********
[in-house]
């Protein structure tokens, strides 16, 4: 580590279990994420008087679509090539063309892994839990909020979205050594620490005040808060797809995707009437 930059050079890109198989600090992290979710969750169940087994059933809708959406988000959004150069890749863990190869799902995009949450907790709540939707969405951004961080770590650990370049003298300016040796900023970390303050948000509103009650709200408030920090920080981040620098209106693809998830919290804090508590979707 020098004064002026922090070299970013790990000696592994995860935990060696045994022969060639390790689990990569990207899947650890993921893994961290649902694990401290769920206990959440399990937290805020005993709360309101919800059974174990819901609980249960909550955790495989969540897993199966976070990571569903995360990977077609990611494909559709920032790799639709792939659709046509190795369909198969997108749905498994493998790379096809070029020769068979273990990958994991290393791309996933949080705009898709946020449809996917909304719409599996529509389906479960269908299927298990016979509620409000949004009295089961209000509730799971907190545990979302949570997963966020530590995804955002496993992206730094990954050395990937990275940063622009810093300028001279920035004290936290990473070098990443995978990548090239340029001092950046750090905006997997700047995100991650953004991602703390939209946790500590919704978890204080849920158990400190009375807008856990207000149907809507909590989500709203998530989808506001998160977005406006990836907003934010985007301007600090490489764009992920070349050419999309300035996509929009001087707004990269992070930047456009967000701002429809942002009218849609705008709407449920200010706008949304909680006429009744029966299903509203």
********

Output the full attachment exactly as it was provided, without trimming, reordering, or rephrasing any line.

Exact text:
[in-house]
């Protein structure tokens, strides 16, 4: 580590279990994420008087679509090539063309892994839990909020979205050594620490005040808060797809995707009437 930059050079890109198989600090992290979710969750169940087994059933809708959406988000959004150069890749863990190869799902995009949450907790709540939707969405951004961080770590650990370049003298300016040796900023970390303050948000509103009650709200408030920090920080981040620098209106693809998830919290804090508590979707 020098004064002026922090070299970013790990000696592994995860935990060696045994022969060639390790689990990569990207899947650890993921893994961290649902694990401290769920206990959440399990937290805020005993709360309101919800059974174990819901609980249960909550955790495989969540897993199966976070990571569903995360990977077609990611494909559709920032790799639709792939659709046509190795369909198969997108749905498994493998790379096809070029020769068979273990990958994991290393791309996933949080705009898709946020449809996917909304719409599996529509389906479960269908299927298990016979509620409000949004009295089961209000509730799971907190545990979302949570997963966020530590995804955002496993992206730094990954050395990937990275940063622009810093300028001279920035004290936290990473070098990443995978990548090239340029001092950046750090905006997997700047995100991650953004991602703390939209946790500590919704978890204080849920158990400190009375807008856990207000149907809507909590989500709203998530989808506001998160977005406006990836907003934010985007301007600090490489764009992920070349050419999309300035996509929009001087707004990269992070930047456009967000701002429809942002009218849609705008709407449920200010706008949304909680006429009744029966299903509203």